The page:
Author Name: Christopher Cantley
Title of Short Story: My Orange Karen
In 25 words or less tell me what this story is about: This is a magical story about an old farmer who discovers a lost child in a storm, and their next few years together.
How did you come up with the concept for the story? Well, I’ve always been a big fan of the fantasy genre, but there are other inspirations for the story too. Karen DeLabar’s illness provided a key plot point. Much of the middle of My Orange Karen was an exploration of being a father. The final third or so was about Mrs. DeLabar being a strong fighter in her time of trouble, and all our willingness to help.
What prompted you to submit your story to the Orange Karen Anthology? Initially, it was my friend, Stephanie Fuller, who posted the project on Facebook. I really enjoy writing, too, so I figured I‘d give it a go. I also wanted to do this in honor of my mom. She’s a Karen, as well. Ultimately, though, it was the encouragement and support of my wife that made it possible.
Tell us one thing about yourself that we wouldn’t know about you from reading your bio: I am huge movie buff, and ran a Quote of the Day contest on my Facebook page for quite a while.
What is your favorite “orange” item (it could be a food, an object…sky’s the limit)? Why? Wow. This one’s tough. I’ll choose the orange of a flame, especially candles. Firelight always helps me relax.
“Would you light my candle?”
If you had to use your favorite “orange” item to save the world, what would you do with it? I’d ensure everyone would have a safe fire source, and no one would have to be cold again.
Who inspires you? Why? The person who always inspires me is my late Grandpa Keen. He was always willing to listen, and never had a harsh word for anyone. We would spend hours just talking, or playing some silly game I’d invented. I hope I make him proud.
In the years after that tragedy, my fiery-haired daughter redoubled her efforts at hunting. With Lucille gone, and my age rearing its ugly head, farming was nearly impossible. It was only Karen’s sojourns that kept food on the table and money in our purses. Sometimes she would be gone for a week at a time. I knew she was working hard to keep us going, but I couldn’t help feeling sad at her absence.
During Karen’s last trip, I noticed something amiss. I would awaken in the night, feeling as though a steel band was wrapped around my lungs. Not long after, the incessant coughing started. When dark blood joined the coughs, I knew what was wrong. It was the same Deathlung sickness that took my first daughter. As much as I hated to, I had to send Karen away. Two nights later, she came back all smiles. I was sitting by the fireplace, wrapped in a blanket.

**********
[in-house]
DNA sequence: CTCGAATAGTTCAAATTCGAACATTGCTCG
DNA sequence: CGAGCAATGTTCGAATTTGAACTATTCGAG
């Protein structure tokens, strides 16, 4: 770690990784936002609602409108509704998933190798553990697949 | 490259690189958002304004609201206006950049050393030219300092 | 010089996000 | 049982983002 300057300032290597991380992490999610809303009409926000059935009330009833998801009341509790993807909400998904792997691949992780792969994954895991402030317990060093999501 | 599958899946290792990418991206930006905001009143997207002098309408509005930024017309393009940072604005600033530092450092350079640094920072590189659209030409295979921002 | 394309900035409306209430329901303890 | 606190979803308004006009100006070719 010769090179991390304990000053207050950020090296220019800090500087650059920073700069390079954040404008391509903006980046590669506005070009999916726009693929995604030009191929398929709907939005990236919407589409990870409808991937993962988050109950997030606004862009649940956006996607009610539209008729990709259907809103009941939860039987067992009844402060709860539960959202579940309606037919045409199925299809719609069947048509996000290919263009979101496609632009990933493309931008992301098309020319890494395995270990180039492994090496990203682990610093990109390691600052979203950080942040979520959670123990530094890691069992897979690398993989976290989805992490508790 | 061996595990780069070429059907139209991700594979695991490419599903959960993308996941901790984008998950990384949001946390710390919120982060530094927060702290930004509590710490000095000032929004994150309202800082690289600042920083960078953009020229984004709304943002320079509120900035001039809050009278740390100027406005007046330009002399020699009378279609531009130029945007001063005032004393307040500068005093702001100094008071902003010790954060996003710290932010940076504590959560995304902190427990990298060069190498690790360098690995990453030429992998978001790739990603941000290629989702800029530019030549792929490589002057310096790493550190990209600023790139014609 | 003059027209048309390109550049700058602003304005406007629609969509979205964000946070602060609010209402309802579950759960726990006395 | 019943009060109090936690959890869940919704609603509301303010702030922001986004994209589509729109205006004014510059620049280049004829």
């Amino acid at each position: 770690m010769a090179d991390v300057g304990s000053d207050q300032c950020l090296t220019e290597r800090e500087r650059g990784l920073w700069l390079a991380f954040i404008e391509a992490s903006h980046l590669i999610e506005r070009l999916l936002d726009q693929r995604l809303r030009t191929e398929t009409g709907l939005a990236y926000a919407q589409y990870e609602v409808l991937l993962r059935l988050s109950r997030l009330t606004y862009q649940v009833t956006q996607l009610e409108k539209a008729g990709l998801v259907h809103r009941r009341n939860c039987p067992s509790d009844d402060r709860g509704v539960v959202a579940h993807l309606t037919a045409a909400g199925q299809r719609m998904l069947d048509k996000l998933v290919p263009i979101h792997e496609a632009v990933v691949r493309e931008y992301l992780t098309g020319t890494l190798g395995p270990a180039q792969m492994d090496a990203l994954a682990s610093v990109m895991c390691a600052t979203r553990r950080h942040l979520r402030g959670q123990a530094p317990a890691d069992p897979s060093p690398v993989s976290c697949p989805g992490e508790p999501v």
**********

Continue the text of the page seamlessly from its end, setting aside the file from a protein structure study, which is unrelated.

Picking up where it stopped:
“I’m home, Papa!”
I had to smile. All grown up, yet she still called me Papa. I tried to greet her, but a fit of blood-filled coughing silenced me. Karen came into the living room, orange hair pulled back into ponytail.
“I found some boars yesterday,” she said hanging up her bow and quiver. “They were really tough but—”
She went quiet when she finally turned toward me. The smile faded from her face, but when she tried to step forward, I waved her back.
“What’s wrong, Papa? What’s happened?”
I struggled to take a breath.
“I’m dying, Karen. It’s Deathlung.”
“No,” she shook her head. “No! You can’t be dying!”
“It’s only a matter of time now, child. And you have to leave.”
Karen stumbled backwards, pain flaring in her eyes.
“You’re sending me away?”
I nodded as another fit of coughing wracked me. The young woman stood taller, hands balled into fists at her sides. She was furious.
“Why? Why can’t I stay and take care of you?”
“Because you could get sick, and I can’t allow it,” I said, voice straining to be heard. “You’re grown now, and you need to find your own life. Please go.”
Bio: Christopher Cantley is a factory worker residing in Lapeer, Michigan. He’s a devoted husband to JoAnn and father to Samantha, Tabitha, and Andrew. He also has four fur kids: Mickey, Tinkerbell, Ninja, and Abbie. He heard about this project from his good friend Stephanie Fuller, aka The Book Hipster, and leapt at the chance to contribute.